PUBLIC health officers have seized about 40kg of meat and other food stuff from vendors who failed to comply with safety standards.
The main reason for the seizures is because vendors were preparing food without boiling water, while a boiling alert was in place, or failing to keep meat products at safe temperatures.
A truck carrying restaurant food was also inspected and about 80% of the contents confiscated due to poor temperature control.
Acting Environmental Health manager Brigid Fenech said the food was confiscated because officers felt the risk of sale was too great.
"Queensland Health Environmental Health officers, in partnership with the local councils, are out and about in cyclone affected communities to protect the public and prevent the sale of potentially contaminated food," Ms Fenech said.
"Food businesses are being educated about the risk of food preparation with compromised water supply, and the threat to the public," she said.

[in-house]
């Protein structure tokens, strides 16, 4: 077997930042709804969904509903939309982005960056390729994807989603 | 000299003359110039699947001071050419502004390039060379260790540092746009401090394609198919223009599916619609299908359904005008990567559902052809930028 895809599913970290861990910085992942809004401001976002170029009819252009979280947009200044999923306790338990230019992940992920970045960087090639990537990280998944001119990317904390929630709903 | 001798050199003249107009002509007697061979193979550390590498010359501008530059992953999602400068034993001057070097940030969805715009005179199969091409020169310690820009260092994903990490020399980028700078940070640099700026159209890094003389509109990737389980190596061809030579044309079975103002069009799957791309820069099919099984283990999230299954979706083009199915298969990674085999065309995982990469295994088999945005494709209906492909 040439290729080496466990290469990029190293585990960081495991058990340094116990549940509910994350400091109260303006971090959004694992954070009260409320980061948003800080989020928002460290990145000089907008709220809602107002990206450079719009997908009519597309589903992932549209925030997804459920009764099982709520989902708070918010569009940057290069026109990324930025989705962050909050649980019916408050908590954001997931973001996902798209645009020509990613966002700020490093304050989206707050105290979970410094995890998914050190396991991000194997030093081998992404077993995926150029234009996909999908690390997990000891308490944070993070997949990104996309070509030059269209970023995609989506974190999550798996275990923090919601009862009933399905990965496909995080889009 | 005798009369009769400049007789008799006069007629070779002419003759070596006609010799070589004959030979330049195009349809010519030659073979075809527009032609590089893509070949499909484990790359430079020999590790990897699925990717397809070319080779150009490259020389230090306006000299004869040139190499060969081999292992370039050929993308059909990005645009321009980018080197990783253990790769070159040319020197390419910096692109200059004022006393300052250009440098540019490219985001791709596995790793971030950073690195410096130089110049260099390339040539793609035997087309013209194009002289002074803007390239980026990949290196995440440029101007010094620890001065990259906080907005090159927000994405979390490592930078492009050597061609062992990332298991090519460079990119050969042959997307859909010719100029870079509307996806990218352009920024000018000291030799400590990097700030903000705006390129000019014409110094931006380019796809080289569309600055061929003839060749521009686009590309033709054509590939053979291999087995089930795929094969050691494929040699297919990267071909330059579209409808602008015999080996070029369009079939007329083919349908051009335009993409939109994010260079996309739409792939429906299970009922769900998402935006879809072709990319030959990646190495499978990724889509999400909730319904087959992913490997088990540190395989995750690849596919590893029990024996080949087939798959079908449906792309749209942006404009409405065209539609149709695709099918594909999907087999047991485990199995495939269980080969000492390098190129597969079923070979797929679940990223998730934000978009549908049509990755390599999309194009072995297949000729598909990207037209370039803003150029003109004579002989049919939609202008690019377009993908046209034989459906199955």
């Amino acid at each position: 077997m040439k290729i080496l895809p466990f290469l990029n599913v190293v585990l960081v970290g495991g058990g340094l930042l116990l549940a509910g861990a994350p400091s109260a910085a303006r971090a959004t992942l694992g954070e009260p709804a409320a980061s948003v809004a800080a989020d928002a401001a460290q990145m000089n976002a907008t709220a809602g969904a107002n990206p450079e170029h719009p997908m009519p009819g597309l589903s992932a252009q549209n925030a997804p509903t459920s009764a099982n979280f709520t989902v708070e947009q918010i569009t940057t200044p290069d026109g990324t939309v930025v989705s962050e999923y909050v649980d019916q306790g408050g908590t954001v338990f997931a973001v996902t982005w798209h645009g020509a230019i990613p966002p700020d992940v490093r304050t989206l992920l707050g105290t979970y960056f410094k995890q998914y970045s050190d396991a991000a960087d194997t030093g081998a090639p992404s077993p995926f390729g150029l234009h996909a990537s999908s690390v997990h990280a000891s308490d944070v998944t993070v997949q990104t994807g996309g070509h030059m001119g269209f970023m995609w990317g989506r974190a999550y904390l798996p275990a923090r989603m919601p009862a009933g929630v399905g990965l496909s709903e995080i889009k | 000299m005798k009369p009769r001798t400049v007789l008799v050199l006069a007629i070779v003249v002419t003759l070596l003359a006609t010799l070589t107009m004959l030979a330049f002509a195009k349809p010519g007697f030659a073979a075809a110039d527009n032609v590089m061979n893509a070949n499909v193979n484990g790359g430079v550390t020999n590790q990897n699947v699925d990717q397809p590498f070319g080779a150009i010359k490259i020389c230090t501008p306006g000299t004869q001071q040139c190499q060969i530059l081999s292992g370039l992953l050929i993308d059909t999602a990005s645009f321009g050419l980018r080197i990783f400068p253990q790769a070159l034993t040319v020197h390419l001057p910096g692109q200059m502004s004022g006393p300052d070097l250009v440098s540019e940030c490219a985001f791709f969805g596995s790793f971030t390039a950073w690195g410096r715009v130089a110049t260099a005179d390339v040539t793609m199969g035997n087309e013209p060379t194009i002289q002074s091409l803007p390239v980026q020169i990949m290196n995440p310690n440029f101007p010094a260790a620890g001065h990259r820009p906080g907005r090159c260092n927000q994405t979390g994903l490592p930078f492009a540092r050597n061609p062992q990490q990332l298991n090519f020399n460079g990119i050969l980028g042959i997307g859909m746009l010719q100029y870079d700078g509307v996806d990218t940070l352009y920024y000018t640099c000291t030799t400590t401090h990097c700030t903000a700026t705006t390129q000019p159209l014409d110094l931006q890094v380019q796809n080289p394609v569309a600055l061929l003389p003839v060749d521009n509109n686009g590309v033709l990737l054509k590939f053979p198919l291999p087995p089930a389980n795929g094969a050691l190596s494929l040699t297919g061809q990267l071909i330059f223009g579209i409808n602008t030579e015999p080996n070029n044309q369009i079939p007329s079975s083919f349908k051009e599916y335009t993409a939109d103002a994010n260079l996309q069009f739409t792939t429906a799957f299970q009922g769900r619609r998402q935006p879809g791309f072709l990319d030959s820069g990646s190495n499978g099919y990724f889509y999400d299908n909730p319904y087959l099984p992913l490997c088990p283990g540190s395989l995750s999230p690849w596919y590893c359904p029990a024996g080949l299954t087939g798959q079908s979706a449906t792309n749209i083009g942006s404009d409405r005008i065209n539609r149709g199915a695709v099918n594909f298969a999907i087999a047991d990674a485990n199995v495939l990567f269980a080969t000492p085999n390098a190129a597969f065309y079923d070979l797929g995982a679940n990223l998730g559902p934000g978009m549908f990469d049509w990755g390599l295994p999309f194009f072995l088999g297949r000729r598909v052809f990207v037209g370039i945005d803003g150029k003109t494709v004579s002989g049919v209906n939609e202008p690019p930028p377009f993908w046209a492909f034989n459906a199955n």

Public health staff are also ensuring food businesses have a constant supply of electricity - mains or generator power - to ensure the cold chain and the temperature of food is maintained.
Ms Fenech said that in the home situation, if power was interrupted for more than a day, the food in fridges may not be safe to eat.
"Once power fails, we would advise residents not to open their fridge or freezer doors unnecessarily," she said.
"Refrigerated food will spoil sooner than frozen food, so people should eat any perishable foods in their fridge first - such as dairy products and meat.
"If your power is off for more than 36 hours, and you have not kept your freezer stocked with ice, food will start to spoil and should be eaten immediately or thrown out.
"Most importantly, people should throw out any food that has been at temperatures about five degrees Celsius for more than four hours.
People need to realise food may smell and appear okay, but it still may be dangerous if it hasn't been kept below five degrees Celsius."
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